Global companies are tapping into African fresh IT industry

For two years, a quiet technological revolution has been underway in a busy second-floor office block in the heart of Ethiopia’s rapidly developing capital Addis Ababa.

This revolution has seen home-grown Ethiopian software developers outsourced to companies ranging from startups in New York to French multinationals in Senegal – not to mention flagship Ethiopian businesses just around the corner.

Gebeya – meaning “marketplace” in Amharic – believes it can supply Africa’s IT industry with the talent it needs to become a global digital leader.

CEO Amadou Daffe is steadfast in his commitment to Africa’s tech revolution and has implemented a business model to follow suit.

With 400 developers already on the books, his aims are clear: “Gebeya should resonate in the next five years as the best company to get tech talent from in Africa.”

Building talent

Africa’s institutional ecosystem for producing software engineers is lacking.

While Kenya, Nigeria, South Africa and Egypt have decent higher education facilities covering science, technology, engineering and maths (STEM) subjects, the vast majority of African countries lack academic expertise.

As a result, many companies, whether foreign or local, hit a talent barrier when looking to grow their technological functions, resulting in the importation of disproportionately expensive expert knowledge. 

Daffe describes Africa’s approach to building its tech industry as putting the cart before the horse.

“Without the talent you can have all the great ideas in the world, but you won’t be able to implement,” he says.

“I believe that the only way we can even have the proper tech industry – and one which can eventually globally compete – is for the talent to be proven first.”

Gebeya, for its part, has been training talent through an education facility in its Addis academy.

While Ethiopia has a good supply of science and technology graduates, many lack the specialisation needed to work to international software standards.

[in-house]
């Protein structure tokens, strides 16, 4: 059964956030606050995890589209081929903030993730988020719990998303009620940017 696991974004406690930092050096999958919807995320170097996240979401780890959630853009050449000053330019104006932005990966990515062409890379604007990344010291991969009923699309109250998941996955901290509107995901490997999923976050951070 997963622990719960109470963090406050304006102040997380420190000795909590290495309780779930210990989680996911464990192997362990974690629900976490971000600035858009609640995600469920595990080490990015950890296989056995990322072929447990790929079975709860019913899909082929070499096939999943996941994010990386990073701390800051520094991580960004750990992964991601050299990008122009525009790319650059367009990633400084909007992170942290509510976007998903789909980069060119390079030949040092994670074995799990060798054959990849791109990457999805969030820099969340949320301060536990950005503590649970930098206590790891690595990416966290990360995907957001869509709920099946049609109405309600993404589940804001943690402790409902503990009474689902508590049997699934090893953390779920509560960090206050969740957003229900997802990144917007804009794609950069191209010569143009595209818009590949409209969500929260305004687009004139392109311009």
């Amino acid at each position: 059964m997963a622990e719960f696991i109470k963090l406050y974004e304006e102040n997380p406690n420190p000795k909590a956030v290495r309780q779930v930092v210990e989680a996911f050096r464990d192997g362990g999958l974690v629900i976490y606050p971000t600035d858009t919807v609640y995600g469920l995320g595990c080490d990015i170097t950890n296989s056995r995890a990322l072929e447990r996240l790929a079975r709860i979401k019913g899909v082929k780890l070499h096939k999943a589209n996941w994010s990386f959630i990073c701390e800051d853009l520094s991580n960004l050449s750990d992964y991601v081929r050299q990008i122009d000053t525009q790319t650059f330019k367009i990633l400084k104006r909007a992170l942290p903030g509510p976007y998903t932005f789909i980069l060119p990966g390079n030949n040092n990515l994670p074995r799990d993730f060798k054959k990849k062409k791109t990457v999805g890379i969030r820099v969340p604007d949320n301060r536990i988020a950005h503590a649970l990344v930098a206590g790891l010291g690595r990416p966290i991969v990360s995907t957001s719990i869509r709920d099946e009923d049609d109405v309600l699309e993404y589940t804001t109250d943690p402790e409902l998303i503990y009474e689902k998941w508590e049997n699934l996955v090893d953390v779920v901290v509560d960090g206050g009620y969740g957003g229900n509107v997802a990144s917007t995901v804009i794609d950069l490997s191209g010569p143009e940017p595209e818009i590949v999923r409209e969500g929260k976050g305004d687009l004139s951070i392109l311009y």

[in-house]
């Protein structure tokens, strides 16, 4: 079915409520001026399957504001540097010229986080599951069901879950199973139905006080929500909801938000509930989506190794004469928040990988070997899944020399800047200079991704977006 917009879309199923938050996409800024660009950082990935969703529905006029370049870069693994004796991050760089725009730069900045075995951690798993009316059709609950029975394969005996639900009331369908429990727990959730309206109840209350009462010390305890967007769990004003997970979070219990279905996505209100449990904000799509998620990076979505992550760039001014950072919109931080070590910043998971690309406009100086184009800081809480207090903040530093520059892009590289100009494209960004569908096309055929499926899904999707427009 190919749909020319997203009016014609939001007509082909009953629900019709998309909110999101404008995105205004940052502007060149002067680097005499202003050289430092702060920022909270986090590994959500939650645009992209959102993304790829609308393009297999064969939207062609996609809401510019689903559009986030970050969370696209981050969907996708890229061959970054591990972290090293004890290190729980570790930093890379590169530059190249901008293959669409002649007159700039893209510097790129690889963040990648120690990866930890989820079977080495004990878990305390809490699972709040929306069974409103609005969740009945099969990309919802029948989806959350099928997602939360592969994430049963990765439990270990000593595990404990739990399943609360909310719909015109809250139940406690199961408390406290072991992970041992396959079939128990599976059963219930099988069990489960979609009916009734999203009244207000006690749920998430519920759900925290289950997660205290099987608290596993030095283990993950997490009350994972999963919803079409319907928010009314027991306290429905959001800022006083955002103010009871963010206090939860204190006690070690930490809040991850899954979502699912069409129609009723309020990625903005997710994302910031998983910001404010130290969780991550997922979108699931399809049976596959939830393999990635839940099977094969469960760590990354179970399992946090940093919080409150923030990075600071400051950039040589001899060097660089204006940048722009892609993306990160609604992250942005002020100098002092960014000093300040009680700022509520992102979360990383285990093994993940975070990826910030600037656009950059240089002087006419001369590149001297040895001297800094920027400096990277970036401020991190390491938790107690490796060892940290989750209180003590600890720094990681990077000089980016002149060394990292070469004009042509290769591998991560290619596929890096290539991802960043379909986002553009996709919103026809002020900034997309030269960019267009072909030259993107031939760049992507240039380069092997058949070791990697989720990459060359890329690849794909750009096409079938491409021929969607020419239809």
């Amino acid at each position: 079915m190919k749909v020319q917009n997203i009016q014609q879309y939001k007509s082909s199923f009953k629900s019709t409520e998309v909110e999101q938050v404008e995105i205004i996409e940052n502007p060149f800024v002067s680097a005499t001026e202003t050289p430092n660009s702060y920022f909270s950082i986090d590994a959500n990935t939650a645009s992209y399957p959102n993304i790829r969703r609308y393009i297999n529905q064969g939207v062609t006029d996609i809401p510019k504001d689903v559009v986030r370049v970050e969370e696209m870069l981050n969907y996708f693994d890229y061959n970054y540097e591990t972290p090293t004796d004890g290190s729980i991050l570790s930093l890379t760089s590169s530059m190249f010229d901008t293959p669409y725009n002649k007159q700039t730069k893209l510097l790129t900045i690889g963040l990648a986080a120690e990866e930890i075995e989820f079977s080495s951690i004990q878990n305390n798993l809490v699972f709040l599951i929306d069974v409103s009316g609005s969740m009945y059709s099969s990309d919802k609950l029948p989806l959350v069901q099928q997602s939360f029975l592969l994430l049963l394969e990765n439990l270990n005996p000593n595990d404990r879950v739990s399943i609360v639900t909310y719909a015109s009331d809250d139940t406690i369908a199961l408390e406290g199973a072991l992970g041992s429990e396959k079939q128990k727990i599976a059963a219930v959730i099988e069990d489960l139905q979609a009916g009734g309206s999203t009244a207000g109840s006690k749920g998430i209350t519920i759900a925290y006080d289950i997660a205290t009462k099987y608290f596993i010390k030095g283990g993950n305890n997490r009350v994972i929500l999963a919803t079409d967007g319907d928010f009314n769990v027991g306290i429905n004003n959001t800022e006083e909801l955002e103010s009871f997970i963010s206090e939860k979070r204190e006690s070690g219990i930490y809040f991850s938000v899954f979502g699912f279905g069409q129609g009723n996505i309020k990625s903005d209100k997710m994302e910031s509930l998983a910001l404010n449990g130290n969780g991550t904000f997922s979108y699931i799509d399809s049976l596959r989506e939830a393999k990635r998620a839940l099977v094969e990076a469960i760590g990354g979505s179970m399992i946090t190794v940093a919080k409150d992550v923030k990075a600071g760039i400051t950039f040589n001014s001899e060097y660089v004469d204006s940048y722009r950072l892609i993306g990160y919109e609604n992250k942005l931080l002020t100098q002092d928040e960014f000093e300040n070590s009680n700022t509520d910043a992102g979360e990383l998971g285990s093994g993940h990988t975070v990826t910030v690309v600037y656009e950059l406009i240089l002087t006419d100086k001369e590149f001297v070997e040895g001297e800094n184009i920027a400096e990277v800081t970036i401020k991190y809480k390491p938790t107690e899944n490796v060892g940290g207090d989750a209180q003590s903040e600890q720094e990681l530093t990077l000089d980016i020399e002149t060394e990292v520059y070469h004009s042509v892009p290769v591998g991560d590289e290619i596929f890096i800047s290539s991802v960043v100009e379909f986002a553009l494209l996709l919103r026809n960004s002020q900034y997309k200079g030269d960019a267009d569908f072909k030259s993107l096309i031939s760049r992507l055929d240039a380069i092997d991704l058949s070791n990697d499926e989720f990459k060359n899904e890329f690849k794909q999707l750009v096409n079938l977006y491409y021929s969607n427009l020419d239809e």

Gebeya finetunes these graduates through a training programme offered on a four- to six-month period to produce a professional software engineer.

Instead of top-down lectures, senior industry practitioners guide the aspiring developers through the entire process of building a product by the end of the course with a particular industry in mind.

The end result is market-ready software engineers.

“Right now we are building a brand; we want to control the quality; we want to control everything,” concludes director of operations Bekure Tamirat.

“When a bank comes to us, for example, our developers are ready.”

This model has attracted significant attention from stakeholders in Ethiopia’s technological development.

Gebeya received a $500,000 fund from the International Finance Corporation to bring 250 women up to international standard, which should pave the way for a gender balanced technological future.

Daffe believes the training will provide women with the tools necessary to become well-paid software engineers as well as digital entrepreneurs, thereby creating immeasurable benefit for the society and economy at large.

In a similar fashion, the Ethiopian government believes Gebeya is a key locomotive in the country’s technological development.

The two parties have signed a memorandum of understanding and plan to train 5,000 developers over the next five years.

Daffe explains how this collaboration is a necessary move towards developing and strengthening innovation in Ethiopia:

“The Ministry of Innovation and Technology recognises the impact that the private sector – especially startups such as Gebeya – can have in the overall education, technology and economic ecosystem.”

Through the partnership, the government is essentially seeking to secure its future supply of tech talent as it begins to put greater stock in technology as a means to development.

Gebeya is therefore preparing young tech professionals with a focus in artificial intelligence and blockchain training – two digital areas which will soon come to define a country’s tech competitiveness.

Daffe’s company in fact made its largest leap towards a steady stream of talent last summer when it acquired Coders­4Africa (C4A).

Operating as a not-for-profit, C4A leverages development finance institution (DFI) money to train coders around Africa in pursuit of the continent’s technological advancement.

Daffe co-founded C4A before exiting in 2015 to focus on Gebeya.

With offices in Africa and North America, the acquisition gives Gebeya access to over 3,500 developers who can easily merge into the Gebeya model.

These coders require only a short onboarding course before being exposed to Gebeya’s marketplace and the possibility of entering into lucrative engineering contracts.

 

 

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